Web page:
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Dr. Youngbeak downed a cup of coffee in one of the staff rooms of Duckham Asylum. She let out a tired sigh. Her job was becoming more demanding than what she had thought it would be. Most of her off-hours revolved around pouring over her notes and audio tapes, trying to make sense of the way her patients' minds worked. She had always believed in working hard and doing one's best, but she was exhausted. She glanced at the time and got up from her seat. She made her way down the halls of the asylum and into her office. She pulled out her notes from her file cabinet and sat at the table. She turned the tape recorder on.

"Patient interview number one: Dr. Reginald Bushroot. Reginald has, surprisingly, been very cooperative with the staff here at Duckham Asylum since being brought in. The knowledge he has of how his body works is extensive, and he's provided the doctors with everything they need to know. I suspect that the reason for his cooperation is due to not wanting to be poked and prodded in the laboratory, and I can't say that I would blame him for that. It would seem that, at this time, finding medicine that Reginald's body can metabolize will be difficult, but at least the doctors have something to go on. Psychologically, Reginald will be an interesting case. He does not have a long record of criminal activity. It's astounding that he could go from being a respected professor at St. Canard University to supervillain without any noticeable warning signs."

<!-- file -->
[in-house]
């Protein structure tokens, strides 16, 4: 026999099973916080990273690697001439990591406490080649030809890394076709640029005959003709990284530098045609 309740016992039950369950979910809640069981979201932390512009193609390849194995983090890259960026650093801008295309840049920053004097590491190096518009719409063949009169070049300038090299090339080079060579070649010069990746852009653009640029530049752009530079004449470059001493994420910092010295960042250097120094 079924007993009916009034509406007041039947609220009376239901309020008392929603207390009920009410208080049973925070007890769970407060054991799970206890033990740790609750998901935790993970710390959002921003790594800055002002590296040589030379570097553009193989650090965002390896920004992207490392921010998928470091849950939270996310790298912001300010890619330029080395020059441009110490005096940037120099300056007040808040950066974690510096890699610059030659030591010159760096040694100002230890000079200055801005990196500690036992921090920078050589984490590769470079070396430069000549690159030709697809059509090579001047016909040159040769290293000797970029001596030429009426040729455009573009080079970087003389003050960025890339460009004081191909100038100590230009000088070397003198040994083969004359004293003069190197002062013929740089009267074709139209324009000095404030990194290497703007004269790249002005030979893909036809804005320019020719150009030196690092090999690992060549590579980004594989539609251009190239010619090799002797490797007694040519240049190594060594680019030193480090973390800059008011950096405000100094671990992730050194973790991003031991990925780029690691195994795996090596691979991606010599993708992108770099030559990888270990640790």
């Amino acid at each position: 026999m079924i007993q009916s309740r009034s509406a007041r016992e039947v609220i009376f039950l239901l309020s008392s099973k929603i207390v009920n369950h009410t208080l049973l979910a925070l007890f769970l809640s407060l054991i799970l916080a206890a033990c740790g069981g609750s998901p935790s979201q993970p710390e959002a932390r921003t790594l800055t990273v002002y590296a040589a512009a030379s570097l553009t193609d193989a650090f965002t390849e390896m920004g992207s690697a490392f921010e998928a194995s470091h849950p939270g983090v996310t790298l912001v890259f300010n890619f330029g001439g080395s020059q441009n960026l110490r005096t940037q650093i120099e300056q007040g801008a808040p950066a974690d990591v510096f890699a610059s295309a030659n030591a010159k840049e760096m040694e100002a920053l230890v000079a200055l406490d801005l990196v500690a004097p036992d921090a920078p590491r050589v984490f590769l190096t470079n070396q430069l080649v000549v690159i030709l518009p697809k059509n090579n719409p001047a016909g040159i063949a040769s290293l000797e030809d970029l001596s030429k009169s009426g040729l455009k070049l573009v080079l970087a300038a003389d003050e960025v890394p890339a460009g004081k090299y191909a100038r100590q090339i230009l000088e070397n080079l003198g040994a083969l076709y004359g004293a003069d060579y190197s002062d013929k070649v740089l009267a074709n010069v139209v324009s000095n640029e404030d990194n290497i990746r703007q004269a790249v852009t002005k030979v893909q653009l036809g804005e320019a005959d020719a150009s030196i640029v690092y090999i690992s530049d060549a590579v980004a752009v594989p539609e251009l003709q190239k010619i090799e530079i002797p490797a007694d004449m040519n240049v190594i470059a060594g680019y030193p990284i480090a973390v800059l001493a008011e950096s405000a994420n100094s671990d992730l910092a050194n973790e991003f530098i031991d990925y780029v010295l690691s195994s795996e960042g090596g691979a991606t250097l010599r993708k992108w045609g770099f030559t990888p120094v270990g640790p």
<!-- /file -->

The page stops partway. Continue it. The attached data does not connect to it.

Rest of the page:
She heard a knock on the door. Bushroot was brought in by two guards. His movement was kind of sluggish, almost as if he was sedated, but she knew that wasn't the case. He was being given a bare minimum quota of light from a sun lamp each day to keep him weakened and, therefore, less likely to be in a condition to escape the asylum. She watched the guards take their positions against the wall, and she sighed.

"Must you stay?"

"He could still be dangerous, ma'am. It's our job to keep you safe," one of the guards replied.

"I'm not dangerous," Bushroot said, half glaring and half sullenly glancing at the guards.

Dr. Youngbeak flashed an apologetic smile in Bushroot's direction, then nodded to the guards. "Very well."

At her response, Bushroot gave her a similar look that he had given the guards. Dr. Youngbeak's expression went neutral and showed no sign of slipping.

"How are you doing today, Reginald?"

Bushroot paused a moment, his eyes widening a little. He slumped in his chair. "I'm in here, aren't I? I can think of a million other places I'd rather be right now." He paused again, "It's been a while since someone's called me Reginald."

"Duckham Asylum isn't the most pleasant place in the world to be, true. But it is an asylum. Think of it as a place where you can take refuge from the world. A place where people see you more as a person than a super villain. We're here to help you."

Bushroot looked unconvinced, "If you saw me more as a person than a super villain, you wouldn't have me locked up in here."

"We have to take special precautions for the safety of everyone involved," Dr. Youngbeak said, "But one of our goals is to separate your normal identity from your super villain identity. Thus, I will be referring to you by your first name, instead of your last name, since your last name is too closely tied to your super villain identity."

Bushroot shrugged but seemed to relax a little, "Well, I suppose that's better than being seen as a monster."

"You're not a monster, Reginald."

"Thank you, Dr. Youngbeak." Bushroot smiled a little.

"You're welcome. Now, do you know why you're here?" Dr. Youngbeak asked.